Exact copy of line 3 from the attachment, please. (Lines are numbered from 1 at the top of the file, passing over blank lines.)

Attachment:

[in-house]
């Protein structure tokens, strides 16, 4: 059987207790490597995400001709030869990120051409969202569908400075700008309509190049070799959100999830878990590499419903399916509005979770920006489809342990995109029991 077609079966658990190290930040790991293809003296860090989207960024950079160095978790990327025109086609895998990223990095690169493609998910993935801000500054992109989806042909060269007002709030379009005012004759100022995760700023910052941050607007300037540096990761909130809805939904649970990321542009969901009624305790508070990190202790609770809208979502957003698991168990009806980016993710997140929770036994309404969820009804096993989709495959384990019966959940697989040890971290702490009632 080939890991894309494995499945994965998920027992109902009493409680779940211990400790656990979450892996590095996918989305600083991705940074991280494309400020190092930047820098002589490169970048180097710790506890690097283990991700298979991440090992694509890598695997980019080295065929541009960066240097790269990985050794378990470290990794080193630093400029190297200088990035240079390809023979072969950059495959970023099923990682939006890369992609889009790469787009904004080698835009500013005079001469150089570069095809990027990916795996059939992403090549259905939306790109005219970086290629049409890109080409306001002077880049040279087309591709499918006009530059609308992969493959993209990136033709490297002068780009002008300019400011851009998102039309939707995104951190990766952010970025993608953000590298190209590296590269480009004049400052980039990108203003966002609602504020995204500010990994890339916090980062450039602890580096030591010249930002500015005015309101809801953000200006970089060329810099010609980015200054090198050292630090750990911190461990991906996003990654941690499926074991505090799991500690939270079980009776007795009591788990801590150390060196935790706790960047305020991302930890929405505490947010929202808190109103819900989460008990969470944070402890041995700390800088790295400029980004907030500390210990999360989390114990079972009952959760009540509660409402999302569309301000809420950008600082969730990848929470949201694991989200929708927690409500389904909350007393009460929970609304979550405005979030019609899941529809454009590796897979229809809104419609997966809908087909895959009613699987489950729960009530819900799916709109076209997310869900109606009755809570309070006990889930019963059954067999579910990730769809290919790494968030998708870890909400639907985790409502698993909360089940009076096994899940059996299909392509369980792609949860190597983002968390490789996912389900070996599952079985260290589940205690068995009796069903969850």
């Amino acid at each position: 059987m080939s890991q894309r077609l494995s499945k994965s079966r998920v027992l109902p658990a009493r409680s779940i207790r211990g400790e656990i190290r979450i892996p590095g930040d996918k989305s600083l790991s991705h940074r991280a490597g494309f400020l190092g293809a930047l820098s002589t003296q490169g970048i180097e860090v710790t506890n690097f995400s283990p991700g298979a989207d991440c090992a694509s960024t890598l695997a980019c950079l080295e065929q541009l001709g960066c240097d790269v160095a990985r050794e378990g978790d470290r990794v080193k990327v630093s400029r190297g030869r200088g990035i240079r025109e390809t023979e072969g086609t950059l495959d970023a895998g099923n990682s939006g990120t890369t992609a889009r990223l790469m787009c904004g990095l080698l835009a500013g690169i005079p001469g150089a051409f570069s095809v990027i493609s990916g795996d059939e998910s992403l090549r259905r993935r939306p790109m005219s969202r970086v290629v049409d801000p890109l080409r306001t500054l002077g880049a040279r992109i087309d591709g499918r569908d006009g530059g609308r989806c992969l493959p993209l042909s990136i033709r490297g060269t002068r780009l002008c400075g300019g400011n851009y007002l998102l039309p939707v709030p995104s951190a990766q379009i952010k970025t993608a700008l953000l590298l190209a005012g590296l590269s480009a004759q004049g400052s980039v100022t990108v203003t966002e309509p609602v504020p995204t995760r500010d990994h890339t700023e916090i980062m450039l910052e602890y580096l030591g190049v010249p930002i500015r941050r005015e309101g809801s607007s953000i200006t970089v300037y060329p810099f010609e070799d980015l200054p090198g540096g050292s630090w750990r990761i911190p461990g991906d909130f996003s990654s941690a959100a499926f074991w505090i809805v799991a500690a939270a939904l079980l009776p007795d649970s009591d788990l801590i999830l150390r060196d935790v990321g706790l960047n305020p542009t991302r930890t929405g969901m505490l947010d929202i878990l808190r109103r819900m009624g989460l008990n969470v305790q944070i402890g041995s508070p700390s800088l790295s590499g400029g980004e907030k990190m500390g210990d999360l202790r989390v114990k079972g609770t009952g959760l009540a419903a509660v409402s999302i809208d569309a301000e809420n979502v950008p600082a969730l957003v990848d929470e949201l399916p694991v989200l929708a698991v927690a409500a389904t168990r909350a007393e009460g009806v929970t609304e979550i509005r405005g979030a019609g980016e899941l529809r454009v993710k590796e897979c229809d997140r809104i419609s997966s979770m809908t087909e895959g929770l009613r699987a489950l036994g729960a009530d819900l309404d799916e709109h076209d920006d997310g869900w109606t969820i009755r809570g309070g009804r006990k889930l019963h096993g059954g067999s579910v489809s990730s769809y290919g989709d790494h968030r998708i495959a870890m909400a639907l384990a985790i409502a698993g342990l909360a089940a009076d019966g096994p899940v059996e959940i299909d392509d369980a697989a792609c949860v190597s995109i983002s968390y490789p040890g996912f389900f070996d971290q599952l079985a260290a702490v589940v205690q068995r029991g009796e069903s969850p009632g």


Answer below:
């Amino acid at each position: 059987m080939s890991q894309r077609l494995s499945k994965s079966r998920v027992l109902p658990a009493r409680s779940i207790r211990g400790e656990i190290r979450i892996p590095g930040d996918k989305s600083l790991s991705h940074r991280a490597g494309f400020l190092g293809a930047l820098s002589t003296q490169g970048i180097e860090v710790t506890n690097f995400s283990p991700g298979a989207d991440c090992a694509s960024t890598l695997a980019c950079l080295e065929q541009l001709g960066c240097d790269v160095a990985r050794e378990g978790d470290r990794v080193k990327v630093s400029r190297g030869r200088g990035i240079r025109e390809t023979e072969g086609t950059l495959d970023a895998g099923n990682s939006g990120t890369t992609a889009r990223l790469m787009c904004g990095l080698l835009a500013g690169i005079p001469g150089a051409f570069s095809v990027i493609s990916g795996d059939e998910s992403l090549r259905r993935r939306p790109m005219s969202r970086v290629v049409d801000p890109l080409r306001t500054l002077g880049a040279r992109i087309d591709g499918r569908d006009g530059g609308r989806c992969l493959p993209l042909s990136i033709r490297g060269t002068r780009l002008c400075g300019g400011n851009y007002l998102l039309p939707v709030p995104s951190a990766q379009i952010k970025t993608a700008l953000l590298l190209a005012g590296l590269s480009a004759q004049g400052s980039v100022t990108v203003t966002e309509p609602v504020p995204t995760r500010d990994h890339t700023e916090i980062m450039l910052e602890y580096l030591g190049v010249p930002i500015r941050r005015e309101g809801s607007s953000i200006t970089v300037y060329p810099f010609e070799d980015l200054p090198g540096g050292s630090w750990r990761i911190p461990g991906d909130f996003s990654s941690a959100a499926f074991w505090i809805v799991a500690a939270a939904l079980l009776p007795d649970s009591d788990l801590i999830l150390r060196d935790v990321g706790l960047n305020p542009t991302r930890t929405g969901m505490l947010d929202i878990l808190r109103r819900m009624g989460l008990n969470v305790q944070i402890g041995s508070p700390s800088l790295s590499g400029g980004e907030k990190m500390g210990d999360l202790r989390v114990k079972g609770t009952g959760l009540a419903a509660v409402s999302i809208d569309a301000e809420n979502v950008p600082a969730l957003v990848d929470e949201l399916p694991v989200l929708a698991v927690a409500a389904t168990r909350a007393e009460g009806v929970t609304e979550i509005r405005g979030a019609g980016e899941l529809r454009v993710k590796e897979c229809d997140r809104i419609s997966s979770m809908t087909e895959g929770l009613r699987a489950l036994g729960a009530d819900l309404d799916e709109h076209d920006d997310g869900w109606t969820i009755r809570g309070g009804r006990k889930l019963h096993g059954g067999s579910v489809s990730s769809y290919g989709d790494h968030r998708i495959a870890m909400a639907l384990a985790i409502a698993g342990l909360a089940a009076d019966g096994p899940v059996e959940i299909d392509d369980a697989a792609c949860v190597s995109i983002s968390y490789p040890g996912f389900f070996d971290q599952l079985a260290a702490v589940v205690q068995r029991g009796e069903s969850p009632g």